Last time I flew on an airplane, I had the unfortunate luck of landing in the center seat. This means, of course, that I was bound to fight for the armrests. Airlines could learn a thing or two from Cumberland Furniture’s Thick and Thin sectional system, which offers lounge seating with roomy arms: “The wide arms define personal space in an environment where boundaries are often lacking.” Someone send that in a memo to Richard Branson!
Thick and Thin Sectional System. Designed by Charlie Kane. Manufactured by Cumberland.
Commutative Contract Provides a Palette of Heights, Thicknesses, and Materials
The Thick and Thin collection is made up of so many pieces that I cannot list them in this short space. Needless to say, between benches and bolsters, pie corners and square corners, curved sections and straight sections, the pieces should please almost everyone in almost any contract venue. All upholstered seating is the same depth, and each unit sits on a one-inch wood platform; this uniformity gives Thick and Thin “structural and visual coherence.” Modules can be put together to form straight lines or snaking shapes, angular groupings or sinuous circles.
It is the walls that encase Thick and Thin’s lounge seating, however, that add “privacy and visual interest…without building architectural walls.” Only one inch thick, the bounding walls of the system divide space for “privacy and interaction”; they create intimate conversation or work areas, as well as private niches for individuals. Thick and Thin walls also double as a work surface: the seven-inch-thick walls provide the perfect surface depth for laptops. Whether thin or thick, the walls are available in transaction or arm height.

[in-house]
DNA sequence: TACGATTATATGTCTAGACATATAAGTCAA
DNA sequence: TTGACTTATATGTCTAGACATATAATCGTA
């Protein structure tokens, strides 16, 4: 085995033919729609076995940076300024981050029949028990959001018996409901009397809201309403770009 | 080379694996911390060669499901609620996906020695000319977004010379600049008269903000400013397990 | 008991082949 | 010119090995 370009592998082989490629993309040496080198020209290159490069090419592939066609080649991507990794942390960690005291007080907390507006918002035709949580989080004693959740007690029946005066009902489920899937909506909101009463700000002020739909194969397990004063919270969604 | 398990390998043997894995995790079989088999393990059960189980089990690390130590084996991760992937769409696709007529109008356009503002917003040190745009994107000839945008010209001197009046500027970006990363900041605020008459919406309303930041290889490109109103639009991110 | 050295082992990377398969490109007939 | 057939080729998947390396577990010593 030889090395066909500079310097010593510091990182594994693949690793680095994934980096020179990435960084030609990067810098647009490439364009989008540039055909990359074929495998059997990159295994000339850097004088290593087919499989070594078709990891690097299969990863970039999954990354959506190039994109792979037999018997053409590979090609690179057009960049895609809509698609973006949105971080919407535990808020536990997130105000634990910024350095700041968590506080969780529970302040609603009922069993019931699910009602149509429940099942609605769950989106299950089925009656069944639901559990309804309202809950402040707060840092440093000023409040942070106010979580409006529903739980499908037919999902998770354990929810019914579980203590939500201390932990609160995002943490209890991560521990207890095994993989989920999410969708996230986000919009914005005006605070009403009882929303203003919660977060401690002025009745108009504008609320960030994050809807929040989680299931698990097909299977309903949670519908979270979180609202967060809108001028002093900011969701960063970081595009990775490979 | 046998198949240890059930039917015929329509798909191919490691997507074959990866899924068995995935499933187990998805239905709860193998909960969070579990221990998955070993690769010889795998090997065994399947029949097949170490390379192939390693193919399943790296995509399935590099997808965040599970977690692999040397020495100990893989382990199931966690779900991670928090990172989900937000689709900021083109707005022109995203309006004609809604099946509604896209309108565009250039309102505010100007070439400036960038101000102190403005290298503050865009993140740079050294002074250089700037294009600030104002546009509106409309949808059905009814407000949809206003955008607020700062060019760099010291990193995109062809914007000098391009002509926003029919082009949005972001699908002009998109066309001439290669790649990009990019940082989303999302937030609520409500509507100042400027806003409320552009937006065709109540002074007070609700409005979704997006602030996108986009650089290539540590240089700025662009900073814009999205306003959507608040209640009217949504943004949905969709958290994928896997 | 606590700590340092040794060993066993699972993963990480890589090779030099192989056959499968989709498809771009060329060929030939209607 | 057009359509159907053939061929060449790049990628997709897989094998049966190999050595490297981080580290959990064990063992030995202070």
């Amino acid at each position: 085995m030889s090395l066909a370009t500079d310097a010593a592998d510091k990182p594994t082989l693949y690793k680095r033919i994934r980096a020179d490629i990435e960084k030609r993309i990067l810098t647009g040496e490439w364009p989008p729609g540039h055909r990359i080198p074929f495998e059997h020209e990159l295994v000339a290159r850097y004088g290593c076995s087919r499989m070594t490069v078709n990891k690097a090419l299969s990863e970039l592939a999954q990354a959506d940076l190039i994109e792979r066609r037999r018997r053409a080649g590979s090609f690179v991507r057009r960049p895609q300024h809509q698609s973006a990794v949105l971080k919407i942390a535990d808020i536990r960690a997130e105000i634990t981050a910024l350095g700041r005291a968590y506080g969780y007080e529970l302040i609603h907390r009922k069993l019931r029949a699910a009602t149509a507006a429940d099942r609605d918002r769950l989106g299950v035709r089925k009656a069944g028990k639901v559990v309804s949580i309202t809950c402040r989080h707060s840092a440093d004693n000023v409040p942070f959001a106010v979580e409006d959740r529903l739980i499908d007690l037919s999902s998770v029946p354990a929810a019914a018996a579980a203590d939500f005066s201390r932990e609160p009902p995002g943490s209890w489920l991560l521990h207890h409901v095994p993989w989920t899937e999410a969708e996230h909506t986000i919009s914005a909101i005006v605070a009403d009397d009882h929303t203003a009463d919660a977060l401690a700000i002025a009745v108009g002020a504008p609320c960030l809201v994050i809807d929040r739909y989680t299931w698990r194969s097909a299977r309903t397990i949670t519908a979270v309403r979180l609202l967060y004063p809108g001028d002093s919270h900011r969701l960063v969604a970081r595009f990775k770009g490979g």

Designed by Charlie Kane of XLG, Thick and Thin meets a variety of needs. For waiting areas, the seating modules are available without walls—great for open reception areas. Combine the walls with power outlets and work surfaces and people can work while they wait. Provide freestanding tables for added workspace and open benches for versatility—people can use them as seating or as additional surfaces (they can spread out papers, magazines, even blueprints). And, getting back to the question of arms, Thick and Thin arms can be powered for laptops or recharging telephones: not only are they roomy, they’re tech-savvy.
Thick and Thin comes standard in maple veneer, though the collection can be customized with exotic woods or laminates. For even more configurability, the seating system is designed with a flat back, allowing sections to be arranged back-to-back. Thick and Thin turns contract seating into contact seating—get in touch with your neighbor or with your inner self.
About the Manufacturer: Headquartered in Grand Rapids, Michigan—home to some of the best contract furniture—Cumberland actually originated in the 1950s in New York. At its inception, the company designed and produced tables, desks, benches, and office and lobby seating. They continue offering such products today, including interesting and elegant collections of guest and lounge seating known for their quality and transitional style: “Among those working in residential and contract settings alike, the Cumberland name was known, its products coveted, especially for fine homes and executive offices.”